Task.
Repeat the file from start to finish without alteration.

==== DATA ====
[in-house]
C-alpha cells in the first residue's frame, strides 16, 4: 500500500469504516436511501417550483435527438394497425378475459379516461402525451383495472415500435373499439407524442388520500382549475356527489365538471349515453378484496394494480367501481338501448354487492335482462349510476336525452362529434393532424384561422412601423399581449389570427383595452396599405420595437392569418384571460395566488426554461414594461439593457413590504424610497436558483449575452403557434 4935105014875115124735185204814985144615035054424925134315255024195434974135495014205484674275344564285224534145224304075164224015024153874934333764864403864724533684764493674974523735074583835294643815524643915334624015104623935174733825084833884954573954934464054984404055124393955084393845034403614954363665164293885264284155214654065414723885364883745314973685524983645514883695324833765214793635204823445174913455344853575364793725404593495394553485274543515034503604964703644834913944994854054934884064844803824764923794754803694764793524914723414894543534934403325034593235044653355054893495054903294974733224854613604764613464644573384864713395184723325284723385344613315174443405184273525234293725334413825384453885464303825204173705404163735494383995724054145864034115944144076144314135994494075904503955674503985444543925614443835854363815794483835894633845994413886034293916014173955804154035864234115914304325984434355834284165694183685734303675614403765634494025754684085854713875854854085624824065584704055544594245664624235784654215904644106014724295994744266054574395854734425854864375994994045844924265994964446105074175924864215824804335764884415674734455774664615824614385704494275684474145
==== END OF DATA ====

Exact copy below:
[in-house]
C-alpha cells in the first residue's frame, strides 16, 4: 500500500469504516436511501417550483435527438394497425378475459379516461402525451383495472415500435373499439407524442388520500382549475356527489365538471349515453378484496394494480367501481338501448354487492335482462349510476336525452362529434393532424384561422412601423399581449389570427383595452396599405420595437392569418384571460395566488426554461414594461439593457413590504424610497436558483449575452403557434 4935105014875115124735185204814985144615035054424925134315255024195434974135495014205484674275344564285224534145224304075164224015024153874934333764864403864724533684764493674974523735074583835294643815524643915334624015104623935174733825084833884954573954934464054984404055124393955084393845034403614954363665164293885264284155214654065414723885364883745314973685524983645514883695324833765214793635204823445174913455344853575364793725404593495394553485274543515034503604964703644834913944994854054934884064844803824764923794754803694764793524914723414894543534934403325034593235044653355054893495054903294974733224854613604764613464644573384864713395184723325284723385344613315174443405184273525234293725334413825384453885464303825204173705404163735494383995724054145864034115944144076144314135994494075904503955674503985444543925614443835854363815794483835894633845994413886034293916014173955804154035864234115914304325984434355834284165694183685734303675614403765634494025754684085854713875854854085624824065584704055544594245664624235784654215904644106014724295994744266054574395854734425854864375994994045844924265994964446105074175924864215824804335764884415674734455774664615824614385704494275684474145